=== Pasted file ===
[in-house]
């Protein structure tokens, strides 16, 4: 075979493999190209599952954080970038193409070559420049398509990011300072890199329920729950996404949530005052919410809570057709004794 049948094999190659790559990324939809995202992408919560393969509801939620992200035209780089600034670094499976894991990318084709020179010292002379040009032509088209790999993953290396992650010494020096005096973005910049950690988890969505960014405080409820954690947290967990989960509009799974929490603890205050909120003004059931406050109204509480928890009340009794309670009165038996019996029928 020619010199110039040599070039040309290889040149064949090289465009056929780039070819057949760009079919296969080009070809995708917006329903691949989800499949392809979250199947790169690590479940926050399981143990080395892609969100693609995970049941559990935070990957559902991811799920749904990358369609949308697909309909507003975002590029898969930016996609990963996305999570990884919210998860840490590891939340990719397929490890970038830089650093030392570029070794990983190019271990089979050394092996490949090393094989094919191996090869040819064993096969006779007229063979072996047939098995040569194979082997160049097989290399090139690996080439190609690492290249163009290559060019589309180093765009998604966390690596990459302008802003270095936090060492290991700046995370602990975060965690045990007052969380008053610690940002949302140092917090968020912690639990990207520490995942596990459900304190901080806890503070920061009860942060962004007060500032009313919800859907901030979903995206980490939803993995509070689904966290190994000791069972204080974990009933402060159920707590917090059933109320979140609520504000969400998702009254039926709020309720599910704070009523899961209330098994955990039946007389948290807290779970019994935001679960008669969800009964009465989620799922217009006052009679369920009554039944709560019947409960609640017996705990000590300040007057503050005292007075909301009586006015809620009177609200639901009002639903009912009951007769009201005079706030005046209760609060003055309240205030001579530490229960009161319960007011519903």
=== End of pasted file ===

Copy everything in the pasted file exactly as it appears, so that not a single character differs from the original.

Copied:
[in-house]
């Protein structure tokens, strides 16, 4: 075979493999190209599952954080970038193409070559420049398509990011300072890199329920729950996404949530005052919410809570057709004794 049948094999190659790559990324939809995202992408919560393969509801939620992200035209780089600034670094499976894991990318084709020179010292002379040009032509088209790999993953290396992650010494020096005096973005910049950690988890969505960014405080409820954690947290967990989960509009799974929490603890205050909120003004059931406050109204509480928890009340009794309670009165038996019996029928 020619010199110039040599070039040309290889040149064949090289465009056929780039070819057949760009079919296969080009070809995708917006329903691949989800499949392809979250199947790169690590479940926050399981143990080395892609969100693609995970049941559990935070990957559902991811799920749904990358369609949308697909309909507003975002590029898969930016996609990963996305999570990884919210998860840490590891939340990719397929490890970038830089650093030392570029070794990983190019271990089979050394092996490949090393094989094919191996090869040819064993096969006779007229063979072996047939098995040569194979082997160049097989290399090139690996080439190609690492290249163009290559060019589309180093765009998604966390690596990459302008802003270095936090060492290991700046995370602990975060965690045990007052969380008053610690940002949302140092917090968020912690639990990207520490995942596990459900304190901080806890503070920061009860942060962004007060500032009313919800859907901030979903995206980490939803993995509070689904966290190994000791069972204080974990009933402060159920707590917090059933109320979140609520504000969400998702009254039926709020309720599910704070009523899961209330098994955990039946007389948290807290779970019994935001679960008669969800009964009465989620799922217009006052009679369920009554039944709560019947409960609640017996705990000590300040007057503050005292007075909301009586006015809620009177609200639901009002639903009912009951007769009201005079706030005046209760609060003055309240205030001579530490229960009161319960007011519903």